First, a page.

• Not sure I’ve ever seen a hitter as hot as Robinson Cano is right now. The guy went 4-for-4 tonight to continue his career-best streak of nine straight multi-hit games. He matched a career-high with six RBI, had his 10th multi-homer game and reached 33 home runs in a season for the first time. He has 24 hits in his past 39 at-bats. “That’s unbelievable,” Russell Martin said. “He’s showing what type of talent he is. Right now it’s hard to argue that he isn’t the best hitter in the league.”

• Curtis Granderson also homered twice tonight, giving him a career-high 43 for the season. He finishes the season one behind triple-crown winner Miguel Cabrera for the Major League lead in homers. He could have gone for it tonight, but Girardi pinch hit for him in the seventh.

• On the bench, Sabathia told Granderson that he was only one away from Cabrera. “It was a big lead so I kind of knew he was coming out,” Sabathia said. “That’s why I started jabbing him a little bit. He had a no idea. It was kind of funny to me that he was one behind him, a former teammates, they’re pretty close. It would have been pretty dramatic.”

• Jeter finished the season reaching base in his final 34 games. He also finished with 216 hits, the most in the Majors.

• The Yankees finished with 245 home runs, setting a new single-season franchise record. That ties the 1996 Mariners for the seventh-most all time. The Yankees became the first team to homer in 131 games in a single season.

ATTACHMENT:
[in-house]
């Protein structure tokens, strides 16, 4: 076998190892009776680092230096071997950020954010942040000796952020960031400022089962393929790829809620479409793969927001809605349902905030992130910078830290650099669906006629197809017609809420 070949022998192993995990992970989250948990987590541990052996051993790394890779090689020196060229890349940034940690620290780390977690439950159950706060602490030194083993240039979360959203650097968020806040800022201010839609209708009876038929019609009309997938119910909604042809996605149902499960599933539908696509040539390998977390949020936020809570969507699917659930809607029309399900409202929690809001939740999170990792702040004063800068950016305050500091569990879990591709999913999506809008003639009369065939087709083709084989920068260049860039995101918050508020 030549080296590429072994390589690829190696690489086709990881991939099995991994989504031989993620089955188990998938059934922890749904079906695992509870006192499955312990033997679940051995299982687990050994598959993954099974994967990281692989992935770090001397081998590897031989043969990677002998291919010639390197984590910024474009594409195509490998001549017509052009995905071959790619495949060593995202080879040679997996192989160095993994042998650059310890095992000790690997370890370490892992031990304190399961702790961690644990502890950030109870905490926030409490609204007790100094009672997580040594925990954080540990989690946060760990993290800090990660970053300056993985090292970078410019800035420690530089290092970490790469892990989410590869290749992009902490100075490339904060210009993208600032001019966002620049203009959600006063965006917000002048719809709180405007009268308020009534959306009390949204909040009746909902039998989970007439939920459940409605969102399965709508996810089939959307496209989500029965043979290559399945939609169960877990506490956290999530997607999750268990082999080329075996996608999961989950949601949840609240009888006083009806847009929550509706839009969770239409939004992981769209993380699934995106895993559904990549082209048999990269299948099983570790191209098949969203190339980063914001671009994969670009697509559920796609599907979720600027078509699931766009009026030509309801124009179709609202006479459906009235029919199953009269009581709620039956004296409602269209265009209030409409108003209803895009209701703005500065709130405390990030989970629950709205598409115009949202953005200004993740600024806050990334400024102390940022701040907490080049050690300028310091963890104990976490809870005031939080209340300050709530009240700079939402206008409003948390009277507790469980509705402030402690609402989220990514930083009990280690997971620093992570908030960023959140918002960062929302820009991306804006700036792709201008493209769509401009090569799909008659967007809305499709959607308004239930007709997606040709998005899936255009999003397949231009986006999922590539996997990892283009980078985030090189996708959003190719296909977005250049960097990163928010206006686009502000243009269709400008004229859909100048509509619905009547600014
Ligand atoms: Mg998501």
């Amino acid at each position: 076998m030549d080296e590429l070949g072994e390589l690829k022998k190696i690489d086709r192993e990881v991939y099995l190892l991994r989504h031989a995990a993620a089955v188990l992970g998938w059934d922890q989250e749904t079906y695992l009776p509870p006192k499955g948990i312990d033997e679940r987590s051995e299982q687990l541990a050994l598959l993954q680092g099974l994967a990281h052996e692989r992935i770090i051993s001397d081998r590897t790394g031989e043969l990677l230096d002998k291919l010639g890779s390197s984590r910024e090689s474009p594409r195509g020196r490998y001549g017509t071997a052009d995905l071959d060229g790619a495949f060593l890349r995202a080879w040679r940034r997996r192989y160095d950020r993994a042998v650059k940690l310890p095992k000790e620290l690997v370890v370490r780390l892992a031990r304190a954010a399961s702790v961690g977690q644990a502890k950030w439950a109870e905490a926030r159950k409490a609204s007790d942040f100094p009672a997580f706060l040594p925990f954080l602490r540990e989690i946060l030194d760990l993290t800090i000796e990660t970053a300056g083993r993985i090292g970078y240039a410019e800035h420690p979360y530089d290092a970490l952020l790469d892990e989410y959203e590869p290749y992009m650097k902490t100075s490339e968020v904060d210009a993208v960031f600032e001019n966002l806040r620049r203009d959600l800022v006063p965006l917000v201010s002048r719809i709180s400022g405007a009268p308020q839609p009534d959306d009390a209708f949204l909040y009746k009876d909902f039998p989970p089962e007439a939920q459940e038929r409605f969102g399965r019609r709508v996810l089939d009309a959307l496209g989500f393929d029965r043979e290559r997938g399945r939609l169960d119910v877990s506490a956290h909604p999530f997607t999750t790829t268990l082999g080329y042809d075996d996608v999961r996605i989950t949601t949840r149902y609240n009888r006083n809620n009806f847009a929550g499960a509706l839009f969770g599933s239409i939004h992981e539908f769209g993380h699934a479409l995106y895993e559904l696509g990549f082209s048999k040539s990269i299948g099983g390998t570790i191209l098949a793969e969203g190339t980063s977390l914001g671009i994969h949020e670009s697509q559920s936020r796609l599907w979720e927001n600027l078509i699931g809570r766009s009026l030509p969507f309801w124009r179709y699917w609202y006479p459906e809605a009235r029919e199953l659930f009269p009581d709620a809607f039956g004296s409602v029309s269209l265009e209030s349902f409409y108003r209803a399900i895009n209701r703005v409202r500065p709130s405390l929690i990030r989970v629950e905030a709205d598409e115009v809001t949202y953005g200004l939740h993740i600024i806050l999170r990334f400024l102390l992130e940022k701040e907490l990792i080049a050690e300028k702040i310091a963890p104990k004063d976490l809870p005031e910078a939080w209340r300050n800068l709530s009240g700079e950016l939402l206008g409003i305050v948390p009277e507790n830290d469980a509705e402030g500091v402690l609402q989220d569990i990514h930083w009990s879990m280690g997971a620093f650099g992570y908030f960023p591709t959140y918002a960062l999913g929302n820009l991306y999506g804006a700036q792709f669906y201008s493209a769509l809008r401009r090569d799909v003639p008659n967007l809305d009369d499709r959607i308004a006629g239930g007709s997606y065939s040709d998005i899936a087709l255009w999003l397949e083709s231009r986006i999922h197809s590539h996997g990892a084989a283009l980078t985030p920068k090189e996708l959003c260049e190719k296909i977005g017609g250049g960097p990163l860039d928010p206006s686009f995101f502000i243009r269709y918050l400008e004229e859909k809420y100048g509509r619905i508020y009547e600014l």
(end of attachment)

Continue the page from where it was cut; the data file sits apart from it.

• Good start from Hiroki Kuroda, who had been a cause for concern with his rocky month of September. It looked like his workload was catching up to him, but he was pretty sharp tonight. “Back to where he was at his peak during the season,” Martin said.

• Kuroda allowed two runs through seven innings and finished with a 2.72 ERA in 19 starts at Yankee Stadium this season. That’s the second-best single-season home ERA of any Yankees starting pitcher (at least 10 starts) since the current stadium opened. The best? Sabathia’s 2.69 home ERA this year.

• Sabathia on Kuroda: “He came here, got comfortable, made the adjustments and pitched great for us. He’s really been our best pitcher all year, and I can’t say enough about what he meant to our team.”

• He wasn’t necessary — obviously — but Rafael Soriano told Girardi that he could pitch tonight. “I know I throw too many pitches last night,” Soriano said. “But I say I’m ready to go tonight if you guys need me. I want to win.”